Controversy Surrounds Juvenile Justice Center In El Reno
CANADIAN COUNTY, Oklahoma - A fight has pitted Canadian County leaders against each other. Officials said the issue concerns the future of a major juvenile justice facility that has helped young people turn their lives around for years.
A group, that includes the Canadian County Sheriff, two former county commissioners and members of Canadian County Citizens for Kids, filed a lawsuit against the Canadian County Commissioners over sales tax use, making it a showdown on how the Children's Justice Center should be paid for.
Officials said a decision to fully fund the Canadian County Children's Justice Center is at stake. Next month voters will decide, and the choices are complicated.
"The current ballot language that's coming up does not give voters the chance to say I want this and I don't want that, it's an all or nothing deal with the juvenile justice center being held hostage," said Mike Brewer of Canadian County Citizens for Kids.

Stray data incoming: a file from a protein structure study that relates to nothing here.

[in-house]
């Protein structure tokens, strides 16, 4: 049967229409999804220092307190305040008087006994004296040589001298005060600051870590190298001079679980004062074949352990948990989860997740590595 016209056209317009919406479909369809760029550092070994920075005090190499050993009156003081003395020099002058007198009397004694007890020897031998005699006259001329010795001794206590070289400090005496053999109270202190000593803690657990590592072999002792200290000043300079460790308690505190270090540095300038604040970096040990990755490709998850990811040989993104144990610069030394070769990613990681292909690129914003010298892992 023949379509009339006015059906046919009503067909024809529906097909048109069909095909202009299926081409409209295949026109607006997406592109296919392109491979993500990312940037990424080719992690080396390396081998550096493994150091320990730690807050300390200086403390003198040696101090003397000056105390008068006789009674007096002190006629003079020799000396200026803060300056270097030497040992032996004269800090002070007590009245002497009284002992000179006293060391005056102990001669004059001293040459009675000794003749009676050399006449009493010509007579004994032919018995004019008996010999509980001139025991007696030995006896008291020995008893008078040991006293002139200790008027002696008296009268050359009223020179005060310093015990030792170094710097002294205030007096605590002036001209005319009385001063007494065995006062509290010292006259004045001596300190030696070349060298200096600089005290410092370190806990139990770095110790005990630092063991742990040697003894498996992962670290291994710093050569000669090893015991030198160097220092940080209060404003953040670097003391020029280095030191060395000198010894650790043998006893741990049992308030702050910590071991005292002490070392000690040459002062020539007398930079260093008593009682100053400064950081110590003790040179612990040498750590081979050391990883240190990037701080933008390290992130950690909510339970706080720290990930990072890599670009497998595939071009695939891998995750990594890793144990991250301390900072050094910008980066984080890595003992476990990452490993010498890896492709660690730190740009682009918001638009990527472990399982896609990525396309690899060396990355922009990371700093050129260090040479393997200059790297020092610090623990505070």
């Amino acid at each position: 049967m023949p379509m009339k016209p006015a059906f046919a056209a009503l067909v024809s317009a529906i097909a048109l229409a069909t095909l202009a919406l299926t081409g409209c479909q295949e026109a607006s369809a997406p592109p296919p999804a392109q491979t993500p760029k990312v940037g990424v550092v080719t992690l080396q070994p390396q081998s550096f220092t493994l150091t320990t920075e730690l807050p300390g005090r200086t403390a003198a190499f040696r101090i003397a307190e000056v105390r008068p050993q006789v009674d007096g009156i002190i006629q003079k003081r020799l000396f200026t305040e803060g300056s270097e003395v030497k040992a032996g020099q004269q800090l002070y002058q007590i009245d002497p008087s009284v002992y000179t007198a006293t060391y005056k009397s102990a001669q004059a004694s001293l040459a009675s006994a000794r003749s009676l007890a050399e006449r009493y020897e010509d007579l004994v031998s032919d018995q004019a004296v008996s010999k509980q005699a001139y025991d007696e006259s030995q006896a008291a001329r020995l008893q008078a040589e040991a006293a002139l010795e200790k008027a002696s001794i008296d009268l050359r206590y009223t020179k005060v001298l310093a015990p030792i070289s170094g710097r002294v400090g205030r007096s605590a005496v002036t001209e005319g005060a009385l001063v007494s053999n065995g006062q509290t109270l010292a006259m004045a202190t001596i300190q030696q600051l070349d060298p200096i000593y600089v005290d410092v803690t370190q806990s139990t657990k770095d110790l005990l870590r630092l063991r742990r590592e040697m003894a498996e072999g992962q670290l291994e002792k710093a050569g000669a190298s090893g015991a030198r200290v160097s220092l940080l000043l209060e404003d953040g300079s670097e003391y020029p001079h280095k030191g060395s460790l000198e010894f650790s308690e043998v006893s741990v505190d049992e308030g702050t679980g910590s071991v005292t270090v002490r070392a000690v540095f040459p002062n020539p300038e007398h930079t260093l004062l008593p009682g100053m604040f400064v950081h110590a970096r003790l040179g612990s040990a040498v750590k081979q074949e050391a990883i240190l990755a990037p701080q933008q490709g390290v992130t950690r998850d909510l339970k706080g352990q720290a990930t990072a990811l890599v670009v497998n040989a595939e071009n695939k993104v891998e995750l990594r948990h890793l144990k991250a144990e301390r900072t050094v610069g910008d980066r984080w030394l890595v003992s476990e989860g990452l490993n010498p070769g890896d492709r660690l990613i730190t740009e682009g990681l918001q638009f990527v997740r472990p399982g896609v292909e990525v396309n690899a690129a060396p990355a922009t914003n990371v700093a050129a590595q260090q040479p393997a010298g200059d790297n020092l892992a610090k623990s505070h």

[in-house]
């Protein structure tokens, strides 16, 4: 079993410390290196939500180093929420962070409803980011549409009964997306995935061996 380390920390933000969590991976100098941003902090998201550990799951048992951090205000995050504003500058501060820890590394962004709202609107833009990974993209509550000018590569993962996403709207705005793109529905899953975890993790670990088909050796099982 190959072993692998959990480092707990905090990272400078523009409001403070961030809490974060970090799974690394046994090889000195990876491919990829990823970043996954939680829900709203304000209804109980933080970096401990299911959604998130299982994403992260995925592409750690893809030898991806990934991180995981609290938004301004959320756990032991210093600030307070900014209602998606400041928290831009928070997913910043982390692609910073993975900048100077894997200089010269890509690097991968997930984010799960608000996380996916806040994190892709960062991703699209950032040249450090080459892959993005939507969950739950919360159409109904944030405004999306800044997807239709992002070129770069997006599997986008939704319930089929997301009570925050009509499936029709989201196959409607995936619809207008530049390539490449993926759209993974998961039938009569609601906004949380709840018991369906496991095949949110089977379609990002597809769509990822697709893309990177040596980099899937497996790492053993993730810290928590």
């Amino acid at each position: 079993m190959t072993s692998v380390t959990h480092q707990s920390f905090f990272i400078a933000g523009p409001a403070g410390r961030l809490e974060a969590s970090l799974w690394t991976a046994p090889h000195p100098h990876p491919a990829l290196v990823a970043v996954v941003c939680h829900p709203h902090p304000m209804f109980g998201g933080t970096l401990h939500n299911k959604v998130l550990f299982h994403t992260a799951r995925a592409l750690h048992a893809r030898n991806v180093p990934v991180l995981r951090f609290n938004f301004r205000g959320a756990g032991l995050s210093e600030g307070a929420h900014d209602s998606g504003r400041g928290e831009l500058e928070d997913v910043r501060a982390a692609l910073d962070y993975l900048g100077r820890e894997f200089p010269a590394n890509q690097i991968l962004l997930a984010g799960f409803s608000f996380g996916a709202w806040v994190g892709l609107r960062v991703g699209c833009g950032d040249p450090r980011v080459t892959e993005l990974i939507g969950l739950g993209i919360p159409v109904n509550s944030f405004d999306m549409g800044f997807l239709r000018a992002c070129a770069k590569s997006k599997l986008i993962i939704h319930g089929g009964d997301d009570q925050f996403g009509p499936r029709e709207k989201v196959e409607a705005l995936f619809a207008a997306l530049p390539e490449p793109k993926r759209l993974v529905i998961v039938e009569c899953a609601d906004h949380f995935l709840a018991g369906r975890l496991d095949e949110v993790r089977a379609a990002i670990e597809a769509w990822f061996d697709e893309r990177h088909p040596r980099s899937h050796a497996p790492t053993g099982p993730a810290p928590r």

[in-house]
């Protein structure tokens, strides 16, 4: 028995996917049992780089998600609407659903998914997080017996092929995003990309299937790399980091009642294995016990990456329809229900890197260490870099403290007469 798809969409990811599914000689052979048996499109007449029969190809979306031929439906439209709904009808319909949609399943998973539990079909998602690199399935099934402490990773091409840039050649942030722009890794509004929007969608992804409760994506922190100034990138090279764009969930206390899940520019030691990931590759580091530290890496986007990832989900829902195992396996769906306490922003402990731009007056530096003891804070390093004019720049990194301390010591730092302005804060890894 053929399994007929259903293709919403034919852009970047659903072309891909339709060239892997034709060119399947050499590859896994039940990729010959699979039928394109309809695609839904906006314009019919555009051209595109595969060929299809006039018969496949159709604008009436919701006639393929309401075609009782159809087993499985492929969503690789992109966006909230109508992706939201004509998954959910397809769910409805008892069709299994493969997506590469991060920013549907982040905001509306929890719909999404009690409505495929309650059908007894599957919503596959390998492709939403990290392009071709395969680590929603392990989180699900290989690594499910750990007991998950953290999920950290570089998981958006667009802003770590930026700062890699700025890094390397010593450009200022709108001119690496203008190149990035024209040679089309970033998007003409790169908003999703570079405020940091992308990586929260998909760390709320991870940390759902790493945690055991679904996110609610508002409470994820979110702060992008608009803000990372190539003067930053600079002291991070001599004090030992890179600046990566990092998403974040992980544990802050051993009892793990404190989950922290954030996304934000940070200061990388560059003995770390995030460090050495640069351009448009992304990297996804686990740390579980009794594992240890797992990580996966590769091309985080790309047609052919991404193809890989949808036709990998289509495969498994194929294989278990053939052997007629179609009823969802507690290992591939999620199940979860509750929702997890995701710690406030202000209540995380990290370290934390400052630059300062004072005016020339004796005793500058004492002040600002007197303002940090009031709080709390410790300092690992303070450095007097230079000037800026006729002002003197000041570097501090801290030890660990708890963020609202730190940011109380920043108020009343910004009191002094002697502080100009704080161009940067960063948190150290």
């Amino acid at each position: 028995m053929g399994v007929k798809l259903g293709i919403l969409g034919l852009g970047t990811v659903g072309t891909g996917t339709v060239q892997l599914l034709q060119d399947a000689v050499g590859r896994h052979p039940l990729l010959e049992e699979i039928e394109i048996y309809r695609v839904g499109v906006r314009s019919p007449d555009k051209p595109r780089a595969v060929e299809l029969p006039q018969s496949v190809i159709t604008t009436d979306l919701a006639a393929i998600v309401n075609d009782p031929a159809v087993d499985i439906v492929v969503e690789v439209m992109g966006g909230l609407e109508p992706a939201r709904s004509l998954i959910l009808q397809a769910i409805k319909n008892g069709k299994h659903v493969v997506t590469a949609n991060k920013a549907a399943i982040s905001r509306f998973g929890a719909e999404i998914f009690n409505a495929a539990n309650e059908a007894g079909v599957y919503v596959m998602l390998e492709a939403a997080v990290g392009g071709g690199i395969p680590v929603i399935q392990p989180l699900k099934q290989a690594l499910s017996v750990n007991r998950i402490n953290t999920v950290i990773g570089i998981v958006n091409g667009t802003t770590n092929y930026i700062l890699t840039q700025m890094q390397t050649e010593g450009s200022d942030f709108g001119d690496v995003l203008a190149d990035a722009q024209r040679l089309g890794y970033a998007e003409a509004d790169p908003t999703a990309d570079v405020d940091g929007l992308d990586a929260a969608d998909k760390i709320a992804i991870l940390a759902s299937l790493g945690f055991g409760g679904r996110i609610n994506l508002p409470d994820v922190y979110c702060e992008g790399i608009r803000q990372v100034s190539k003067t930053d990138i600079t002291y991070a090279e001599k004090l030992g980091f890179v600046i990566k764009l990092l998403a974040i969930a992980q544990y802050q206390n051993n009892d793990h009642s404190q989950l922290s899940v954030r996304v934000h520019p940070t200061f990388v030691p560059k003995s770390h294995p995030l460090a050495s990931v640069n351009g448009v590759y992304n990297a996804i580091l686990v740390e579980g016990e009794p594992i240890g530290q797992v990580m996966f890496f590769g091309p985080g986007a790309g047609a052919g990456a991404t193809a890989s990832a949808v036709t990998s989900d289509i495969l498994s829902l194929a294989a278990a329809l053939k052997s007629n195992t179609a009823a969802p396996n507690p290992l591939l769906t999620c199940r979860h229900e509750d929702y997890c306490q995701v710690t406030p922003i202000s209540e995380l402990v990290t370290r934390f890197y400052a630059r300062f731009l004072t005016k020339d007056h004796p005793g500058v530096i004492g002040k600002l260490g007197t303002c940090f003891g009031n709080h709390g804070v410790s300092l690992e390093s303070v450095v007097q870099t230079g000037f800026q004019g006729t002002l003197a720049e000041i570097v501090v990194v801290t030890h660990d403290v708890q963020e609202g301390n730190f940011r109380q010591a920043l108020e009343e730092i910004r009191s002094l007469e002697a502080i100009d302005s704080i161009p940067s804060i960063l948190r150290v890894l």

A 'yes' vote for the proposition will allow the county to take the center's sales tax money, its reserve and 14 percent of all future funds.
But County Commissioner Dave Anderson said that's not all the way true. The center would have more than enough to operate, he added. Last month, Anderson told News 9 on the phone that when voters decided to pay to for justice center with the sales tax, they had no idea the tax would generate $6 million a year.
So the Board of Commissioners got Oklahoma Attorney General Scott Pruitt involved, who then decided that the sales tax could only be used for facility upkeep and not for programs or salaries.
Employees like Abby Wright could be let go, and over a decade ago, she called the juvenile center home.
"Without them, without the people, I would probably be in prison,” Wright said.
To combat the AG's decision, the group for the Children's Justice Center said it is suing the County Commissioners. And on Thursday, a judge ruled that the center can temporarily use the sales tax.
"The victory we've achieved is temporary. There's still a fight to be fought," Brewer said.
Before the judge's ruling, the center said it was on the brink of being out of money and was at risk for shutting down.
A vote is scheduled for Feb. 10 for Canadian County to decide on how the juvenile center should be funded.